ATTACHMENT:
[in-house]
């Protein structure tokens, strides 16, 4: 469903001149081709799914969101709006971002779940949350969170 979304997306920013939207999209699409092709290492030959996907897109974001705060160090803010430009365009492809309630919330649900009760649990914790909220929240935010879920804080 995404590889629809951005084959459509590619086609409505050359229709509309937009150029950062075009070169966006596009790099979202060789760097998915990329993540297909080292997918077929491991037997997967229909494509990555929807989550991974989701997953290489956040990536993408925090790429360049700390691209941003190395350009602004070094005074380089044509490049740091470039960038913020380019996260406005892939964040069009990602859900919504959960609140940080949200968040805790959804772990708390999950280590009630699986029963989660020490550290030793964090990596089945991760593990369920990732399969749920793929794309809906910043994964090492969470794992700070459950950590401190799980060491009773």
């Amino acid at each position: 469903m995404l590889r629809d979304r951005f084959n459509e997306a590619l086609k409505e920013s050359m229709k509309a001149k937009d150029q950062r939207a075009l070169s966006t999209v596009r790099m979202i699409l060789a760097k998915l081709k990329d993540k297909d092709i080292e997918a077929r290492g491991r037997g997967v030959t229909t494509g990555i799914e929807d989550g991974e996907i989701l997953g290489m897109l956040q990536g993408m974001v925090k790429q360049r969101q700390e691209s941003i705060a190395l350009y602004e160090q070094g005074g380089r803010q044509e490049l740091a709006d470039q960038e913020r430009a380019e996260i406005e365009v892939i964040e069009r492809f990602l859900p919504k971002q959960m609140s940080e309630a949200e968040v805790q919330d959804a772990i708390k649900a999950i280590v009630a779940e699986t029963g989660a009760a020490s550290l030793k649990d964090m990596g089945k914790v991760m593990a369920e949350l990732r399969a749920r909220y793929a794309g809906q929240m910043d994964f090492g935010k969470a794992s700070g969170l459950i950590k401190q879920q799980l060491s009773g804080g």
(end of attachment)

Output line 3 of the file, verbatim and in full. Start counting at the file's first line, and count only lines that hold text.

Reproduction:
């Amino acid at each position: 469903m995404l590889r629809d979304r951005f084959n459509e997306a590619l086609k409505e920013s050359m229709k509309a001149k937009d150029q950062r939207a075009l070169s966006t999209v596009r790099m979202i699409l060789a760097k998915l081709k990329d993540k297909d092709i080292e997918a077929r290492g491991r037997g997967v030959t229909t494509g990555i799914e929807d989550g991974e996907i989701l997953g290489m897109l956040q990536g993408m974001v925090k790429q360049r969101q700390e691209s941003i705060a190395l350009y602004e160090q070094g005074g380089r803010q044509e490049l740091a709006d470039q960038e913020r430009a380019e996260i406005e365009v892939i964040e069009r492809f990602l859900p919504k971002q959960m609140s940080e309630a949200e968040v805790q919330d959804a772990i708390k649900a999950i280590v009630a779940e699986t029963g989660a009760a020490s550290l030793k649990d964090m990596g089945k914790v991760m593990a369920e949350l990732r399969a749920r909220y793929a794309g809906q929240m910043d994964f090492g935010k969470a794992s700070g969170l459950i950590k401190q879920q799980l060491s009773g804080g």